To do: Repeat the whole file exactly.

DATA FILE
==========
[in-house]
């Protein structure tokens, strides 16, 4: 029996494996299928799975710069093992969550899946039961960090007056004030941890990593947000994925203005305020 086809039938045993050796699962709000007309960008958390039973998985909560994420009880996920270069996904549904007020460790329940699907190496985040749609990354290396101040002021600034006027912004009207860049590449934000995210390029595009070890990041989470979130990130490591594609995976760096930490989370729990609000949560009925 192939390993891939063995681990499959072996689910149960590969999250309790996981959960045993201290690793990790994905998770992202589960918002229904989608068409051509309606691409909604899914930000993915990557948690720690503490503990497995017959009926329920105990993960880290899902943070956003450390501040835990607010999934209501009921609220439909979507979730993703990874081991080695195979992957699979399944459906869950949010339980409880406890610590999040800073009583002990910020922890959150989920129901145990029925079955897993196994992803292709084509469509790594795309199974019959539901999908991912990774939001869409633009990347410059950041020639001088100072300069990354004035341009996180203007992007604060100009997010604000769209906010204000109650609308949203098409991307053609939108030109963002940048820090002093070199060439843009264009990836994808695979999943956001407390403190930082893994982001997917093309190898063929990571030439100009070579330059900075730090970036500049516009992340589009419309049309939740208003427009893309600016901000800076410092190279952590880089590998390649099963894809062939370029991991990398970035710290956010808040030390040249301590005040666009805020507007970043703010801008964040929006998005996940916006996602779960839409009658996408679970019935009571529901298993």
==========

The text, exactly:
[in-house]
């Protein structure tokens, strides 16, 4: 029996494996299928799975710069093992969550899946039961960090007056004030941890990593947000994925203005305020 086809039938045993050796699962709000007309960008958390039973998985909560994420009880996920270069996904549904007020460790329940699907190496985040749609990354290396101040002021600034006027912004009207860049590449934000995210390029595009070890990041989470979130990130490591594609995976760096930490989370729990609000949560009925 192939390993891939063995681990499959072996689910149960590969999250309790996981959960045993201290690793990790994905998770992202589960918002229904989608068409051509309606691409909604899914930000993915990557948690720690503490503990497995017959009926329920105990993960880290899902943070956003450390501040835990607010999934209501009921609220439909979507979730993703990874081991080695195979992957699979399944459906869950949010339980409880406890610590999040800073009583002990910020922890959150989920129901145990029925079955897993196994992803292709084509469509790594795309199974019959539901999908991912990774939001869409633009990347410059950041020639001088100072300069990354004035341009996180203007992007604060100009997010604000769209906010204000109650609308949203098409991307053609939108030109963002940048820090002093070199060439843009264009990836994808695979999943956001407390403190930082893994982001997917093309190898063929990571030439100009070579330059900075730090970036500049516009992340589009419309049309939740208003427009893309600016901000800076410092190279952590880089590998390649099963894809062939370029991991990398970035710290956010808040030390040249301590005040666009805020507007970043703010801008964040929006998005996940916006996602779960839409009658996408679970019935009571529901298993």